- Set the maximum allowable total DP matrix size to
<x> megabytes. By default this size is 1028 Mb. This should
be large enough for the vast majority of alignments, however if it is not
cmalign will attempt to iteratively tighten the HMM bands it uses
to constrain the alignment by raising the tau parameter and recalculating
the bands until the total matrix size needed falls below <x>
megabytes or the maximum allowable tau value (0.05 by default, but
changeable with --maxtau) is reached. At each iteration of band
tightening, tau is multiplied by a 2.0. The band tightening strategy can
be turned off with the --fixedtau option. If the maximum tau is
reached and the required matrix size still exceeds <x> or if
HMM banding is not being used and the required matrix size exceeds
<x> then cmalign will exit prematurely and report an
error message that the matrix exceeded its maximum allowable size. In this
case, the --mxsize can be used to raise the size limit or the
maximum tau can be raised with --maxtau. The limit will commonly be
exceeded when the --nonbanded option is used without the
--small option, but can still occur when --nonbanded is not
used. Note that if cmalign is being run in <n>
multiple threads on a multicore machine then each thread may have an
allocated matrix of up to size <x> Mb at any given time.
- Turn off the HMM band tightening strategy described in the
explanation of the --mxsize option above.
- --maxtau <x>
- Set the maximum allowed value for tau during band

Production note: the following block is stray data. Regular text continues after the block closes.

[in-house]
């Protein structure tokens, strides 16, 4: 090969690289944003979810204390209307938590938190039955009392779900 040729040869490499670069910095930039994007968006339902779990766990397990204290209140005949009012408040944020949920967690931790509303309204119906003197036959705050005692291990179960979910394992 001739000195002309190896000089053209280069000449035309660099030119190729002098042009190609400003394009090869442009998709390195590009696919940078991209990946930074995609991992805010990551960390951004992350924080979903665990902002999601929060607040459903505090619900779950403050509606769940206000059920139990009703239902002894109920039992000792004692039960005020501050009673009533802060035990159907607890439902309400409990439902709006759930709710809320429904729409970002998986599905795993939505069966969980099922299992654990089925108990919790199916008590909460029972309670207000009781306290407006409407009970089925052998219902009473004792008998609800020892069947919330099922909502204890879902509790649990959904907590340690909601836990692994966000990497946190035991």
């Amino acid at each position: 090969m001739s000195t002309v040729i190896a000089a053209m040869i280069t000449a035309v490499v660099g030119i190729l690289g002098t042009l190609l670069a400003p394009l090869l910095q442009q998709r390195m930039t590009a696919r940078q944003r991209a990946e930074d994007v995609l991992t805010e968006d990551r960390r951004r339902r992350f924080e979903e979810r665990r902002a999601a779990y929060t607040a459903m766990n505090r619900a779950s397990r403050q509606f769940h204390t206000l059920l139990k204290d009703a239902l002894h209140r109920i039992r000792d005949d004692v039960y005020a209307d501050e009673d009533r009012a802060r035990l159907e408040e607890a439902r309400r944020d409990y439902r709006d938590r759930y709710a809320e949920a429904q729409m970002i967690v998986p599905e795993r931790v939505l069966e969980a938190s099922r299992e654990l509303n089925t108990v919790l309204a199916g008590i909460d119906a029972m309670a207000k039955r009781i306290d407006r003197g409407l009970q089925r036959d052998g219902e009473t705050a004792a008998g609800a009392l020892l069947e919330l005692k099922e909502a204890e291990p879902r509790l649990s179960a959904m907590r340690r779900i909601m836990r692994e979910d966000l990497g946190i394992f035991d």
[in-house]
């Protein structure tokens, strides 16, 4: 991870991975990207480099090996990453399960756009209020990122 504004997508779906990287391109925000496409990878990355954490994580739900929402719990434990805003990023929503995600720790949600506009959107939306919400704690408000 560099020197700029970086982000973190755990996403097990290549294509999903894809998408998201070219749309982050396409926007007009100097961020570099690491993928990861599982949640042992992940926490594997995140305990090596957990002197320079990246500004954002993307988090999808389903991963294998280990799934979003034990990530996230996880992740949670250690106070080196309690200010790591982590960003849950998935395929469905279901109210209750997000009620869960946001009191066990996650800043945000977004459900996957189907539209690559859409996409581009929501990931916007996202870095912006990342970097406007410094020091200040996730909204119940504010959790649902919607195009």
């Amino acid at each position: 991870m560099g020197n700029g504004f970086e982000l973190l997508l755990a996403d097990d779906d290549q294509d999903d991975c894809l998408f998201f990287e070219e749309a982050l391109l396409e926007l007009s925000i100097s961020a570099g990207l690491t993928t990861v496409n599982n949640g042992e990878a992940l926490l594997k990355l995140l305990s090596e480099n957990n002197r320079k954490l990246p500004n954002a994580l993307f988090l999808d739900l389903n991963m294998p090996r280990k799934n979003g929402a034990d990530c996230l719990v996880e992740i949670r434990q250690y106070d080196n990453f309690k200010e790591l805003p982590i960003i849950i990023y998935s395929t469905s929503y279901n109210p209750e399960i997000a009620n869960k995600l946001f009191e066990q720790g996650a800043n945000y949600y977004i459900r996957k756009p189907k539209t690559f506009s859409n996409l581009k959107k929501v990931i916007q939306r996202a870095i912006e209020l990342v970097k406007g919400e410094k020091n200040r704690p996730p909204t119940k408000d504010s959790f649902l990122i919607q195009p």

tightening, described in the explanation of --mxsize above, to
<x>. By default this value is 0.05.
- Turns off HMM banding. The returned alignment is guaranteed
to be the globally optimally accurate one (by default) or the globally
optimally scoring one (if --cyk is enabled). The --small
option is recommended in combination with this option, because standard
alignment without HMM banding requires a lot of memory (see --small
- Use the divide and conquer CYK alignment algorithm
described in SR Eddy, BMC Bioinformatics 3:18, 2002. The
--nonbanded option must be used in combination with this options.
Also, it is recommended whenever --nonbanded is used that
--small is also used because standard CM alignment without HMM
banding requires a lot of memory, especially for large RNAs.
--small allows CM alignment within practical memory limits,
reducing the memory required for alignment LSU rRNA, the largest known
RNAs, from 150 Gb to less than 300 Mb. This option can only be used in
combination with --nonbanded, --notrunc, and --cyk.
- --sfile <f>
- Dump per-sequence alignment score and timig information to
file <f>. The format of this file is described above (it's
the same data in the same format as the tabular stdout output when the
-o option is used).
- --tfile <f>
- Dump tabular sequence tracebacks for each individual
sequence to a file <f>. Primarily useful for debugging.
- --ifile <f>
- Dump per-sequence insert information to file
<f>. The format of the file is described by
"#"-prefixed comment lines included at the top of the file
<f>. The insert information is valid even when the
--matchonly option is used.
- --elfile <f>
- Dump per-sequence EL state (local end) insert information
to file <f>. The format of the file is described by
"#"-prefixed comment lines included at the top of the file
<f>. The EL insert information is valid even when the
--matchonly option is used.
- --mapali <f>
- Reads the alignment from file <f> used to
build the model aligns it as a single object to the CM; e.g. the alignment